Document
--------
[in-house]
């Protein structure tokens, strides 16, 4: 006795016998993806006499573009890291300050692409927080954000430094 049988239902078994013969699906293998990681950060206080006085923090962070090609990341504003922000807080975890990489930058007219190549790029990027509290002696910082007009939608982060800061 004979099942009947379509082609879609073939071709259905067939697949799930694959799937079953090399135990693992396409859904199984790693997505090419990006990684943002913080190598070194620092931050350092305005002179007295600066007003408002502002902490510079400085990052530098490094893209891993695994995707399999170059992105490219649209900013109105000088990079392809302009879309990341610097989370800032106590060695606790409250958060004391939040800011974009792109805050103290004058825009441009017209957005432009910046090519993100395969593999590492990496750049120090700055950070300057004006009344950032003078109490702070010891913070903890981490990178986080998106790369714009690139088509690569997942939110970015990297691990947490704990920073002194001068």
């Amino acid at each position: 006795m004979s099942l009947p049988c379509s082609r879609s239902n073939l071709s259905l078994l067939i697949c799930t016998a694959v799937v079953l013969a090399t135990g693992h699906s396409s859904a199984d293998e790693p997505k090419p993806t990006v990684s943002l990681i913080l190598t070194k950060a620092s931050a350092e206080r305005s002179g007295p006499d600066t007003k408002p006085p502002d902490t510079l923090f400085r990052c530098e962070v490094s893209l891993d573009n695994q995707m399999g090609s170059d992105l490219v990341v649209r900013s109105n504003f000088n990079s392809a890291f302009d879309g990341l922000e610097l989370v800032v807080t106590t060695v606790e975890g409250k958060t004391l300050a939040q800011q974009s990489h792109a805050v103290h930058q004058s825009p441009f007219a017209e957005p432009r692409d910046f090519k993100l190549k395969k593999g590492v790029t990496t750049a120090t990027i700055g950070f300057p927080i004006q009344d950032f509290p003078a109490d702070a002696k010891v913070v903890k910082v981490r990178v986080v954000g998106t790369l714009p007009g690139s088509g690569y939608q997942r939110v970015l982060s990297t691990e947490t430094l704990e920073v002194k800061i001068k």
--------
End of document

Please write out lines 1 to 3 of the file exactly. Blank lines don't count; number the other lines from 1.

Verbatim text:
[in-house]
């Protein structure tokens, strides 16, 4: 006795016998993806006499573009890291300050692409927080954000430094 049988239902078994013969699906293998990681950060206080006085923090962070090609990341504003922000807080975890990489930058007219190549790029990027509290002696910082007009939608982060800061 004979099942009947379509082609879609073939071709259905067939697949799930694959799937079953090399135990693992396409859904199984790693997505090419990006990684943002913080190598070194620092931050350092305005002179007295600066007003408002502002902490510079400085990052530098490094893209891993695994995707399999170059992105490219649209900013109105000088990079392809302009879309990341610097989370800032106590060695606790409250958060004391939040800011974009792109805050103290004058825009441009017209957005432009910046090519993100395969593999590492990496750049120090700055950070300057004006009344950032003078109490702070010891913070903890981490990178986080998106790369714009690139088509690569997942939110970015990297691990947490704990920073002194001068």
């Amino acid at each position: 006795m004979s099942l009947p049988c379509s082609r879609s239902n073939l071709s259905l078994l067939i697949c799930t016998a694959v799937v079953l013969a090399t135990g693992h699906s396409s859904a199984d293998e790693p997505k090419p993806t990006v990684s943002l990681i913080l190598t070194k950060a620092s931050a350092e206080r305005s002179g007295p006499d600066t007003k408002p006085p502002d902490t510079l923090f400085r990052c530098e962070v490094s893209l891993d573009n695994q995707m399999g090609s170059d992105l490219v990341v649209r900013s109105n504003f000088n990079s392809a890291f302009d879309g990341l922000e610097l989370v800032v807080t106590t060695v606790e975890g409250k958060t004391l300050a939040q800011q974009s990489h792109a805050v103290h930058q004058s825009p441009f007219a017209e957005p432009r692409d910046f090519k993100l190549k395969k593999g590492v790029t990496t750049a120090t990027i700055g950070f300057p927080i004006q009344d950032f509290p003078a109490d702070a002696k010891v913070v903890k910082v981490r990178v986080v954000g998106t790369l714009p007009g690139s088509g690569y939608q997942r939110v970015l982060s990297t691990e947490t430094l704990e920073v002194k800061i001068k």